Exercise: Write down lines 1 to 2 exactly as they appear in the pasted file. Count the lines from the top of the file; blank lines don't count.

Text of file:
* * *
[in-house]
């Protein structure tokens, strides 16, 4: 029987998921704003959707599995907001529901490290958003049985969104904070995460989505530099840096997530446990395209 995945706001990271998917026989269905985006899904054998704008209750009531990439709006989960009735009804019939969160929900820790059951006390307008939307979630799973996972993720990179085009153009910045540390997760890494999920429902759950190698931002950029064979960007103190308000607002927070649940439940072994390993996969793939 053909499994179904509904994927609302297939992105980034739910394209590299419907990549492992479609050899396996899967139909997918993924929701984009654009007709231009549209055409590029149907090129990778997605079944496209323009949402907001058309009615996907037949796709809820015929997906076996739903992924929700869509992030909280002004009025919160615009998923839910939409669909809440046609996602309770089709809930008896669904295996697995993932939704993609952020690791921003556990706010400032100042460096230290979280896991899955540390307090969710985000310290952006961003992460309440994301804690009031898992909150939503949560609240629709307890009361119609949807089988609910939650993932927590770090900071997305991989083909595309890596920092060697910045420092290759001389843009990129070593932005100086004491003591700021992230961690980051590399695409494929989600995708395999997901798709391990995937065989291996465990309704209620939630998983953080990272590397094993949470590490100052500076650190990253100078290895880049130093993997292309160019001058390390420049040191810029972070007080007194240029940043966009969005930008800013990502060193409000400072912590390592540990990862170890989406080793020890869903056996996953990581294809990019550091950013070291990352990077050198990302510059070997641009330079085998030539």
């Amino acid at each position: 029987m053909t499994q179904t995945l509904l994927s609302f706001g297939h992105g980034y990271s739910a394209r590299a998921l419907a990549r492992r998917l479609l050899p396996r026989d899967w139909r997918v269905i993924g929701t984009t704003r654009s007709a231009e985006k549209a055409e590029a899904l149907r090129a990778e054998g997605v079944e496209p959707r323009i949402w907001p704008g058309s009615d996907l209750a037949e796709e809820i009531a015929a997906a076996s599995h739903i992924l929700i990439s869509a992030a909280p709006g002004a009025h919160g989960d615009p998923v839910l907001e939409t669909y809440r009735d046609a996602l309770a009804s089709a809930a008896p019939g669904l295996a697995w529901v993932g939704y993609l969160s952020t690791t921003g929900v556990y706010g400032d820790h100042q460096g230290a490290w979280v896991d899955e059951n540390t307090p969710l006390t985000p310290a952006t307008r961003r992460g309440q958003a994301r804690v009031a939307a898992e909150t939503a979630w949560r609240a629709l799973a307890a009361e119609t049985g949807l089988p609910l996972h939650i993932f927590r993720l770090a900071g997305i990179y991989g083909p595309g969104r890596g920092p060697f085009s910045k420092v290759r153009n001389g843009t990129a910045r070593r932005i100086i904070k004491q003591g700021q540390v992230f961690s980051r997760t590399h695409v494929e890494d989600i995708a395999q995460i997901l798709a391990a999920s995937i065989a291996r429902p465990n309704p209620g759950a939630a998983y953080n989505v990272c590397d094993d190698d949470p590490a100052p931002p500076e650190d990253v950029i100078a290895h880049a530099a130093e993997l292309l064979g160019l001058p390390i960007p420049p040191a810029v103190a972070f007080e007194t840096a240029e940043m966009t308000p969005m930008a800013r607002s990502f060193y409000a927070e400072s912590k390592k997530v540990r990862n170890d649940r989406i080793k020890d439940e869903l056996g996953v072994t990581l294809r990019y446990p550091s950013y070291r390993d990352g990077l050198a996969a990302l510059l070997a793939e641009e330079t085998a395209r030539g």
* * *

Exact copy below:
[in-house]
């Protein structure tokens, strides 16, 4: 029987998921704003959707599995907001529901490290958003049985969104904070995460989505530099840096997530446990395209 995945706001990271998917026989269905985006899904054998704008209750009531990439709006989960009735009804019939969160929900820790059951006390307008939307979630799973996972993720990179085009153009910045540390997760890494999920429902759950190698931002950029064979960007103190308000607002927070649940439940072994390993996969793939 053909499994179904509904994927609302297939992105980034739910394209590299419907990549492992479609050899396996899967139909997918993924929701984009654009007709231009549209055409590029149907090129990778997605079944496209323009949402907001058309009615996907037949796709809820015929997906076996739903992924929700869509992030909280002004009025919160615009998923839910939409669909809440046609996602309770089709809930008896669904295996697995993932939704993609952020690791921003556990706010400032100042460096230290979280896991899955540390307090969710985000310290952006961003992460309440994301804690009031898992909150939503949560609240629709307890009361119609949807089988609910939650993932927590770090900071997305991989083909595309890596920092060697910045420092290759001389843009990129070593932005100086004491003591700021992230961690980051590399695409494929989600995708395999997901798709391990995937065989291996465990309704209620939630998983953080990272590397094993949470590490100052500076650190990253100078290895880049130093993997292309160019001058390390420049040191810029972070007080007194240029940043966009969005930008800013990502060193409000400072912590390592540990990862170890989406080793020890869903056996996953990581294809990019550091950013070291990352990077050198990302510059070997641009330079085998030539």